Earth to FAA: Skip AirVenture This Year
Almost every year during AirVenture, the FAA administrator makes the obligatory slog to Wittman Field in N1, does a dog and pony and flies back to the Washington puzzle palace. In years past, this has been a bit of a love fest. In 2010, I was amused—or was it shocked?—when then-EAA president Tom Poberezny protected then-FAA administrator Randy Babbitt from penetrating questions about FAA foot dragging on the 100LL replacement non-effort.
The FAA shouldn’t expect the same treatment this year, nor does whoever bothers to fly out to AirVenture from Independence Avenue this week for the traditional show up deserve more than a chilly acknowledgement. EAA Chairman Jack Pelton, one of the straighter shooters in general aviation, hasn’t attempted to disguise his ire with the FAA for its decision to charge the association $450,000 for air traffic services for AirVenture.
In pursuing what is clearly a purely political decision, the FAA is quite plainly shaking down the very people they are supposed to be serving and supporting. As Pelton has pointed out, the agency has the line-item budget support to cover events like AirVenture but, for political reasons, it has chosen to beat up the industry with sequestration as the excuse. Moreover, it is using its regulatory authority in an abusive way by preventing organizations like EAA from using less expensive private-sector ATC services which is ultimately the way events like AirVenture may have to go. It’s really government oversight at its worst.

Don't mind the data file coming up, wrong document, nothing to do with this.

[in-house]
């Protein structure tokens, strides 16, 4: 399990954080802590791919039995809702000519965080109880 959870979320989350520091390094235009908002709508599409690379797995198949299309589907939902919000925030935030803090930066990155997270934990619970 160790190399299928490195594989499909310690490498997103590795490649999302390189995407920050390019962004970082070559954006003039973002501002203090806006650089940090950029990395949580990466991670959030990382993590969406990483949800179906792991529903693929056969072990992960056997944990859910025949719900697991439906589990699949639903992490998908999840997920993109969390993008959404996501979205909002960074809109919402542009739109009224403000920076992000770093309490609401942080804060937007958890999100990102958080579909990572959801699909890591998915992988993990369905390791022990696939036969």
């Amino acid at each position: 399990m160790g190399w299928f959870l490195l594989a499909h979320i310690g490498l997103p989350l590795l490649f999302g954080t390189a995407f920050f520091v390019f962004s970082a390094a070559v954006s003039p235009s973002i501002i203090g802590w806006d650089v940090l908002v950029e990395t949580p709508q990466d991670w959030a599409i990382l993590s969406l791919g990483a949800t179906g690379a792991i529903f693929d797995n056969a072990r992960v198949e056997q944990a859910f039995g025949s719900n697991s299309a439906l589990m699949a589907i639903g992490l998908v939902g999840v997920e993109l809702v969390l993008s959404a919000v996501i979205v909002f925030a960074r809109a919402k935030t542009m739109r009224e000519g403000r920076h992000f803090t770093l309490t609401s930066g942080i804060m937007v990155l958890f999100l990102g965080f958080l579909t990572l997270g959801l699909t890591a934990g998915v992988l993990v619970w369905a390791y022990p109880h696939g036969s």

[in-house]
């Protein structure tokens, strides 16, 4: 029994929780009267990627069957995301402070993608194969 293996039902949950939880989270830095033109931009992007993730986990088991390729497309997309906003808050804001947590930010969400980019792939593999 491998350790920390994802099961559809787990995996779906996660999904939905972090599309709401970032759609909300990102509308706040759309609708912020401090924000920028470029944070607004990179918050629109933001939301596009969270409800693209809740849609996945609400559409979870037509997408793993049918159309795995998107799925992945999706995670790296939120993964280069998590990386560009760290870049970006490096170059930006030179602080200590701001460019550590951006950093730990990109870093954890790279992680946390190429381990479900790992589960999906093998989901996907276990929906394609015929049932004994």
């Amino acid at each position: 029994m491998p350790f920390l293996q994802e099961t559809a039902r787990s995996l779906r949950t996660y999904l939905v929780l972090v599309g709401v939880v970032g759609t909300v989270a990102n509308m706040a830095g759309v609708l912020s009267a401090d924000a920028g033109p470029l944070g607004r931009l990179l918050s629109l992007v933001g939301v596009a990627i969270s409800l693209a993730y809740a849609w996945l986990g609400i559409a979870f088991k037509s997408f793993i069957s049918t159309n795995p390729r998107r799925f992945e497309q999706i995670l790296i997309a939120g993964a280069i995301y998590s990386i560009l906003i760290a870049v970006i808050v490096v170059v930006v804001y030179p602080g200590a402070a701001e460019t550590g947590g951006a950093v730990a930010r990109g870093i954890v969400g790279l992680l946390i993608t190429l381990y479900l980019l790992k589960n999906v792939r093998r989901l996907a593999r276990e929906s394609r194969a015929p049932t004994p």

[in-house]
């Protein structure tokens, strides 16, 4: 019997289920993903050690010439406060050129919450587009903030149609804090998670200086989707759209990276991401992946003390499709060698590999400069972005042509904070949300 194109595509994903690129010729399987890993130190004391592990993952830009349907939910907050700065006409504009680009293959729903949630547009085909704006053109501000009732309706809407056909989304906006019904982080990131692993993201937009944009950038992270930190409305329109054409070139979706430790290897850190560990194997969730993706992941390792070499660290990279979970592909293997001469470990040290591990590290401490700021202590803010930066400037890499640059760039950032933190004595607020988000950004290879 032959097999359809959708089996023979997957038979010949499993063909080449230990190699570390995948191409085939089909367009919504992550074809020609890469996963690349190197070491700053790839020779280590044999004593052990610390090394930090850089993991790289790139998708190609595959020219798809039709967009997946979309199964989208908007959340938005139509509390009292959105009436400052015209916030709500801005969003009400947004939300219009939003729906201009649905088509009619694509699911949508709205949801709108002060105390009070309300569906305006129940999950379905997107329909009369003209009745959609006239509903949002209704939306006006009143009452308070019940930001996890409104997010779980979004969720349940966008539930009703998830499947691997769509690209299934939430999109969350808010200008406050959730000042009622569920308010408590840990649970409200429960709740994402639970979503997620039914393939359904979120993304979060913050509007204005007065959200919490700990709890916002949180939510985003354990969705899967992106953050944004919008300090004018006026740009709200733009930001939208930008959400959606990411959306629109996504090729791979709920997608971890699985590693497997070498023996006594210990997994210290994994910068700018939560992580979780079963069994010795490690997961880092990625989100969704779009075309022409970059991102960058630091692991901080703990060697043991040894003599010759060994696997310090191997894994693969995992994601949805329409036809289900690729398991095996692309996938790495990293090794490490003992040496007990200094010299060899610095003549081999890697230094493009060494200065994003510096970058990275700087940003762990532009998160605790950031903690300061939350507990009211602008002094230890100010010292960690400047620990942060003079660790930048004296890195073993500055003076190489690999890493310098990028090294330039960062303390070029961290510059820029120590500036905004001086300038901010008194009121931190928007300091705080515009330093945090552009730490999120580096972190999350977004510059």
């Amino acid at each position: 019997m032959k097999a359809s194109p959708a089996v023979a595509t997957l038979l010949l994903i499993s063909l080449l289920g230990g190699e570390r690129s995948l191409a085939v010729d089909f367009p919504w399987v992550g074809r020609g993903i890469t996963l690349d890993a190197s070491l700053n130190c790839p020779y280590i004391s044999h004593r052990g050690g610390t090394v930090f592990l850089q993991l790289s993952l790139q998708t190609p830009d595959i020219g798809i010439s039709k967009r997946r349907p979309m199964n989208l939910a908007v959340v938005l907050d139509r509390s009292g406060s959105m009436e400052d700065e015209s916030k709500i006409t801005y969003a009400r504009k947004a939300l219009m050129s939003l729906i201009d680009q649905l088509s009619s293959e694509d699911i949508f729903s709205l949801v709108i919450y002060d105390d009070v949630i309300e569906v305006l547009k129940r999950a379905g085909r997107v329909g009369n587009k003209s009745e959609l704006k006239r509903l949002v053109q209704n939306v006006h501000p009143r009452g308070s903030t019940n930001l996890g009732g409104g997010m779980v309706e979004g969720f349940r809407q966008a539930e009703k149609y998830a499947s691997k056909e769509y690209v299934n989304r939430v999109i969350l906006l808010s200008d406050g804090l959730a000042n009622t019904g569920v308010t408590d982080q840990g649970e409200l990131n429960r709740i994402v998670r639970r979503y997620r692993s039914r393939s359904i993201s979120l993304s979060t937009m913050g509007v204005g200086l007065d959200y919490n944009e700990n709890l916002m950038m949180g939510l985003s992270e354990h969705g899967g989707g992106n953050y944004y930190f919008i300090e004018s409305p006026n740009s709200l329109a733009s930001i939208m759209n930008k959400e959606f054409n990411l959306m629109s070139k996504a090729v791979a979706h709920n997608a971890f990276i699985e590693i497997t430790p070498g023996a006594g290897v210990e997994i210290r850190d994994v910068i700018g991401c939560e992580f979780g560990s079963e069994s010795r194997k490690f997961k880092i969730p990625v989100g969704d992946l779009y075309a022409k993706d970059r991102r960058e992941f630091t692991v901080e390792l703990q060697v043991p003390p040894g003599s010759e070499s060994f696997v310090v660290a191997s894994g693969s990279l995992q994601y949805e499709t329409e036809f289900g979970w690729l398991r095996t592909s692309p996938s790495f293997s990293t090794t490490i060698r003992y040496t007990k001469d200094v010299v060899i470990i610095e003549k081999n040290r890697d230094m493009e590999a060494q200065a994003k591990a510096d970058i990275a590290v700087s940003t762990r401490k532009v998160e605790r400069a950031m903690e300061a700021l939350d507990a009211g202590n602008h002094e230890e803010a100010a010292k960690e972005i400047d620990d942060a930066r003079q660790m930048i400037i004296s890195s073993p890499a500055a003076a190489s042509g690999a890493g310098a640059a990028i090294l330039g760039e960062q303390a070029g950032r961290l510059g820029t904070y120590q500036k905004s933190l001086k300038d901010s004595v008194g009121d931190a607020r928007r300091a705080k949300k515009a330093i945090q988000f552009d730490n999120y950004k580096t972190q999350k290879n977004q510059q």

We’re not sure who’s going to show up to represent the FAA, but it will likely be a few senior executives who will try to make nice and explain that the AirVenture fiasco wasn’t of their doing, but was a cabinet-level decision. While this may be true, FAA execs are the public face of an agency that now appears to be actively engaging in economically undermining general aviation at every turn. Considering the rules of polite society, we shouldn’t hurl rotten tomatoes or insults at the FAA executive corps, but they are the active enablers of policies that harm general aviation. Nor should we take it out on the pink shirts in the Oshkosh tower, even though they also represent another touchpoint with the public.
So to avoid the specter of a terminal case of painful hypocrisy, wouldn’t it be better for everyone if the FAA contingent just stayed home this year? They’ve clearly shown no interest in helping so they might as well drop the façade and save the travel money. Unless, of course, they show up at Wittman Field with an industrial-strength fence mending kit and a refund check in the amount of $450,000.